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View Diary: ‘You Failed to Break the Spirit of Bradley Manning’: An Open Letter to President Obama (217 comments)

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  •  He let him be tortured as a warning to others (8+ / 0-)

    "I am confident that we're going to be able to leave the Gulf Coast in better shape than it was before." President Barack Obama

    by quagmiremonkey on Thu Aug 22, 2013 at 09:45:55 AM PDT

    [ Parent ]

    •  Lie. Try again. (3+ / 0-)
      Recommended by:
      Matt Z, sviscusi, Wordsinthewind

      Economics is a social *science*. Can we base future economic decisions on math?

      by blue aardvark on Thu Aug 22, 2013 at 10:12:15 AM PDT

      [ Parent ]

      •  How? (7+ / 0-)

        In what way is that a lie?

        The President had the power to stop the torture. He did not. If you have the power to stop something and you don't, you are letting it happen.

        Or is the objection to the characterization of the motive for torture? Or that it was torture at all?

        If the latter, there is a strong argument to be made that it was torture, but even then, it's a subjective call. You would not be a "liar" if you said it wasn't torture; merely interpreting the situation as you see it. And so is calling it torture.

        If the former, we again run into the problem of subjective versus objective. It can easily be argued that the torture is intended to have a chilling effect, and it's a forgone conclusion that whether or not that was the intention, it is certainly a result. But that's neither here nor there; the point is, there are compelling arguments to be made that there was torture of Manning, and it was intended as a warning.

        And, as already stated, the President could have stopped it, but didn't. Therefore, saying he let it happen is not a lie, and neither is saying the torture was intended as a warning.

        Where does the lie come in?

        The problem with going with your gut as opposed to your head is that the former is so often full of shit. - Randy Chestnut

        by lotusmaglite on Thu Aug 22, 2013 at 11:18:49 AM PDT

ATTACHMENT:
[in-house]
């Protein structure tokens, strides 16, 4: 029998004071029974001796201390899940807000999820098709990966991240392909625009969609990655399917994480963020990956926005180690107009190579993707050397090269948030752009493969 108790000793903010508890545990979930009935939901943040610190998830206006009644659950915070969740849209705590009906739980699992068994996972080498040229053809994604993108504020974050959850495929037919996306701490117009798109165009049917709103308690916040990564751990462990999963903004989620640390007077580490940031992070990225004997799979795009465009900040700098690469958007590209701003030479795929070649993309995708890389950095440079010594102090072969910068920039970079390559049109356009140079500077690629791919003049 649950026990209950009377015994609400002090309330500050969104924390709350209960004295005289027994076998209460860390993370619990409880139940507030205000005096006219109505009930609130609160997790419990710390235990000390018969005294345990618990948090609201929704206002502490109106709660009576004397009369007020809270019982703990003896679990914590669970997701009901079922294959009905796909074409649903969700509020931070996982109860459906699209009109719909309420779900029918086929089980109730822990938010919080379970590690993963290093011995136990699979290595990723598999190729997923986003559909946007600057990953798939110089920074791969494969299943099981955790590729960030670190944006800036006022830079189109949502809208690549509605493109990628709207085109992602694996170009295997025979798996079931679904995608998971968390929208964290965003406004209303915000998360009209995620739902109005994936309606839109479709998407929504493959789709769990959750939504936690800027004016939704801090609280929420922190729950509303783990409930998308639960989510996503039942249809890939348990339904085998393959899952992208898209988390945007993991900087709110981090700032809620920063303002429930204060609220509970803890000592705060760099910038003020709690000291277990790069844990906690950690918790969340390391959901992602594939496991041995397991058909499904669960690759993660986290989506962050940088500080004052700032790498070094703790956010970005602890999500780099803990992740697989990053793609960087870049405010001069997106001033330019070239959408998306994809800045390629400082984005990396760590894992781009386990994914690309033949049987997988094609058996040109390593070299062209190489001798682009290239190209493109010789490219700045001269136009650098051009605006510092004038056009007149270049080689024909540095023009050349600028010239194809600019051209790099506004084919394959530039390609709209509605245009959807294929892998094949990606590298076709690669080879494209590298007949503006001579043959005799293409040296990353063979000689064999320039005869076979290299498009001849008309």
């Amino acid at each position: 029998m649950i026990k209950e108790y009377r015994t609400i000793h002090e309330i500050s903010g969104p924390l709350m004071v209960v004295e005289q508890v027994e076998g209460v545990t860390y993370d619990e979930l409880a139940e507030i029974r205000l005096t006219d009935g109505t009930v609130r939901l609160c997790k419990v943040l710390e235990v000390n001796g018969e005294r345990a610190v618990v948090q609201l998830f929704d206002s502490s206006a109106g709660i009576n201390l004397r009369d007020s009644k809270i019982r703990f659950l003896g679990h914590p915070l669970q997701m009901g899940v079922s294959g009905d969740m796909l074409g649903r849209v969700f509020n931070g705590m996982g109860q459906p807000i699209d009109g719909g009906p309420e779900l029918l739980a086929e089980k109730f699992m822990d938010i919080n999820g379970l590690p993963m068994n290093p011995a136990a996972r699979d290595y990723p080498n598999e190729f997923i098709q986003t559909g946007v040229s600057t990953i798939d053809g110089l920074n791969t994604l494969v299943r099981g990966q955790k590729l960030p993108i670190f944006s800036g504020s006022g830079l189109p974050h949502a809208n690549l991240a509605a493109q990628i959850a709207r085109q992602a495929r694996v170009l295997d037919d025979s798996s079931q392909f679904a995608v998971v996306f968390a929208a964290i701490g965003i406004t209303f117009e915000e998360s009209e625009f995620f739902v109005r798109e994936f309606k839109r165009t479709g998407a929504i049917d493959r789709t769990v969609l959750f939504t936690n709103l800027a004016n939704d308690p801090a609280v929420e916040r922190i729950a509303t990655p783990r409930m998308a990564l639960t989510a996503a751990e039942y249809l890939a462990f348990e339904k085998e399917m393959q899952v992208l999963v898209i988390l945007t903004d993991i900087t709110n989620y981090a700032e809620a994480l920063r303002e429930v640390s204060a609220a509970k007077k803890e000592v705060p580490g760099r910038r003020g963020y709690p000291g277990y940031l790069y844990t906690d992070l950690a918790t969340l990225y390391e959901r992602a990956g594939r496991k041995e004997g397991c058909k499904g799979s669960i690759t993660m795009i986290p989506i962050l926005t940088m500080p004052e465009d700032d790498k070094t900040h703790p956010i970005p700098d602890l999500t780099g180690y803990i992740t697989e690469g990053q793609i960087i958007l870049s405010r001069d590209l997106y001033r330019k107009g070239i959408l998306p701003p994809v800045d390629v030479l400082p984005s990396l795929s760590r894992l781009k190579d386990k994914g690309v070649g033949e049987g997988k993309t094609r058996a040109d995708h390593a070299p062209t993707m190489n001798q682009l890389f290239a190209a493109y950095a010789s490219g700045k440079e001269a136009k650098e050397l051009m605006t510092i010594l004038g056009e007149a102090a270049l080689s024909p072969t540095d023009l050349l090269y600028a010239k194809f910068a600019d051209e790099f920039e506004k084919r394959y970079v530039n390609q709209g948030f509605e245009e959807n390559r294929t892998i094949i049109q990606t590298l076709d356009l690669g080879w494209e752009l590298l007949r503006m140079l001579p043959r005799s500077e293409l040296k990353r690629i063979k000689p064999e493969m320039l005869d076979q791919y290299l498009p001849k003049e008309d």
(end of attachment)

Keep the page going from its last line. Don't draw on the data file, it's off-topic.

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        •  Not subjective. It WAS torture. (5+ / 0-)

          The United States has ratified the International Covenant on Civil and Political Rights, which prohibits torture. The United Nations Human Rights Committee, the body that authoritatively interprets the Covenant, has said that prolonged solitary confinement constitutes torture.  As has the United Nations Special Rapporteur on Torture.  There is no grey area.

          •  I was being generous to make the point. (1+ / 0-)
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            Using even my characterization of "whether or not", what quagmiremonkey wrote still isn't a lie, let alone that what happened to Manning meets every definition of torture we have.

            The problem with going with your gut as opposed to your head is that the former is so often full of shit. - Randy Chestnut

            by lotusmaglite on Thu Aug 22, 2013 at 12:33:01 PM PDT

            [ Parent ]

          •  PJ Crowley disagrees with you. (0+ / 0-)

            And note that PJ Crowley is a hero to Manning fans.


            Earlier this month, I was asked by an MIT graduate student why the United States government was "torturing" Private First Class Bradley Manning, who is accused of being the source of the WikiLeaks cables that have been reported by the Guardian and other news outlets and posted online. The fact is the government is doing no such thing.

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